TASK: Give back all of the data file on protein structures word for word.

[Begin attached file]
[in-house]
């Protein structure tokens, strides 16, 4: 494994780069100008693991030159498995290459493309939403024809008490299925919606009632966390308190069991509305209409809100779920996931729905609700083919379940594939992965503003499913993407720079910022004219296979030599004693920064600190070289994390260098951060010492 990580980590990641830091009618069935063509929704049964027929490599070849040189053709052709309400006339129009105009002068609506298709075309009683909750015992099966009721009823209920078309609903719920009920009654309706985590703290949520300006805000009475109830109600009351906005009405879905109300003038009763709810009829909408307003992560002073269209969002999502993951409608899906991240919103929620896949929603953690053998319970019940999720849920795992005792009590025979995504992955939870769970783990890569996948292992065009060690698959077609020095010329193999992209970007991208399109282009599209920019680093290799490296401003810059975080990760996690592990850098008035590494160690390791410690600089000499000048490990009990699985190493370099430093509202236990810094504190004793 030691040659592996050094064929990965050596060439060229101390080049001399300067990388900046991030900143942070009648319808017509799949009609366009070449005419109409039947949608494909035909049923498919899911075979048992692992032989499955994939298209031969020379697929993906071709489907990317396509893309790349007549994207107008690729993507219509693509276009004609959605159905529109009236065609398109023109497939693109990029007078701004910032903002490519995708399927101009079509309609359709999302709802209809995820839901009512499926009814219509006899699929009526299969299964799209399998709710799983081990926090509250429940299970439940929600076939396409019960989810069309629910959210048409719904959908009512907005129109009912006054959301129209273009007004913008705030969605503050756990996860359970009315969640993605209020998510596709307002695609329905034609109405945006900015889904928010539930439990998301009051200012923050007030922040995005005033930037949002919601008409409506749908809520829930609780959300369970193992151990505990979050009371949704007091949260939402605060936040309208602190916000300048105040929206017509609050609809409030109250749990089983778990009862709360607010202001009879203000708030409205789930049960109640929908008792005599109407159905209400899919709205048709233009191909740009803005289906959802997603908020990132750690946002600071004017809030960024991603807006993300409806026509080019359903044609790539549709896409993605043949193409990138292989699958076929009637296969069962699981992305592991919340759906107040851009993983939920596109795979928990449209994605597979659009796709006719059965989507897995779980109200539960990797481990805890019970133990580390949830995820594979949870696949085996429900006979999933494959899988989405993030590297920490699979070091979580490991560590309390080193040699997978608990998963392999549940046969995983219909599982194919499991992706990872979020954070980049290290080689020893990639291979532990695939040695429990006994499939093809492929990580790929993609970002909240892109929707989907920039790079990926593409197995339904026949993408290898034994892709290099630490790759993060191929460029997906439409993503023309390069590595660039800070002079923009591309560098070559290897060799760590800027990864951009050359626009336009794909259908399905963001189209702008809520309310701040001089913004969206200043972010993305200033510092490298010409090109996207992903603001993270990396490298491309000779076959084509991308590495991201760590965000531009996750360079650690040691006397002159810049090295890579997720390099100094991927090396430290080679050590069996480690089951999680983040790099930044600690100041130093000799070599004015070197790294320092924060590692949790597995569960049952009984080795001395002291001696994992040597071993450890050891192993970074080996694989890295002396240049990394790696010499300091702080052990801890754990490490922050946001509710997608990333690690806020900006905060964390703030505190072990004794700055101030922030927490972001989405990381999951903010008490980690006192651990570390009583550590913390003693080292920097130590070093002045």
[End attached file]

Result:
[in-house]
């Protein structure tokens, strides 16, 4: 494994780069100008693991030159498995290459493309939403024809008490299925919606009632966390308190069991509305209409809100779920996931729905609700083919379940594939992965503003499913993407720079910022004219296979030599004693920064600190070289994390260098951060010492 990580980590990641830091009618069935063509929704049964027929490599070849040189053709052709309400006339129009105009002068609506298709075309009683909750015992099966009721009823209920078309609903719920009920009654309706985590703290949520300006805000009475109830109600009351906005009405879905109300003038009763709810009829909408307003992560002073269209969002999502993951409608899906991240919103929620896949929603953690053998319970019940999720849920795992005792009590025979995504992955939870769970783990890569996948292992065009060690698959077609020095010329193999992209970007991208399109282009599209920019680093290799490296401003810059975080990760996690592990850098008035590494160690390791410690600089000499000048490990009990699985190493370099430093509202236990810094504190004793 030691040659592996050094064929990965050596060439060229101390080049001399300067990388900046991030900143942070009648319808017509799949009609366009070449005419109409039947949608494909035909049923498919899911075979048992692992032989499955994939298209031969020379697929993906071709489907990317396509893309790349007549994207107008690729993507219509693509276009004609959605159905529109009236065609398109023109497939693109990029007078701004910032903002490519995708399927101009079509309609359709999302709802209809995820839901009512499926009814219509006899699929009526299969299964799209399998709710799983081990926090509250429940299970439940929600076939396409019960989810069309629910959210048409719904959908009512907005129109009912006054959301129209273009007004913008705030969605503050756990996860359970009315969640993605209020998510596709307002695609329905034609109405945006900015889904928010539930439990998301009051200012923050007030922040995005005033930037949002919601008409409506749908809520829930609780959300369970193992151990505990979050009371949704007091949260939402605060936040309208602190916000300048105040929206017509609050609809409030109250749990089983778990009862709360607010202001009879203000708030409205789930049960109640929908008792005599109407159905209400899919709205048709233009191909740009803005289906959802997603908020990132750690946002600071004017809030960024991603807006993300409806026509080019359903044609790539549709896409993605043949193409990138292989699958076929009637296969069962699981992305592991919340759906107040851009993983939920596109795979928990449209994605597979659009796709006719059965989507897995779980109200539960990797481990805890019970133990580390949830995820594979949870696949085996429900006979999933494959899988989405993030590297920490699979070091979580490991560590309390080193040699997978608990998963392999549940046969995983219909599982194919499991992706990872979020954070980049290290080689020893990639291979532990695939040695429990006994499939093809492929990580790929993609970002909240892109929707989907920039790079990926593409197995339904026949993408290898034994892709290099630490790759993060191929460029997906439409993503023309390069590595660039800070002079923009591309560098070559290897060799760590800027990864951009050359626009336009794909259908399905963001189209702008809520309310701040001089913004969206200043972010993305200033510092490298010409090109996207992903603001993270990396490298491309000779076959084509991308590495991201760590965000531009996750360079650690040691006397002159810049090295890579997720390099100094991927090396430290080679050590069996480690089951999680983040790099930044600690100041130093000799070599004015070197790294320092924060590692949790597995569960049952009984080795001395002291001696994992040597071993450890050891192993970074080996694989890295002396240049990394790696010499300091702080052990801890754990490490922050946001509710997608990333690690806020900006905060964390703030505190072990004794700055101030922030927490972001989405990381999951903010008490980690006192651990570390009583550590913390003693080292920097130590070093002045």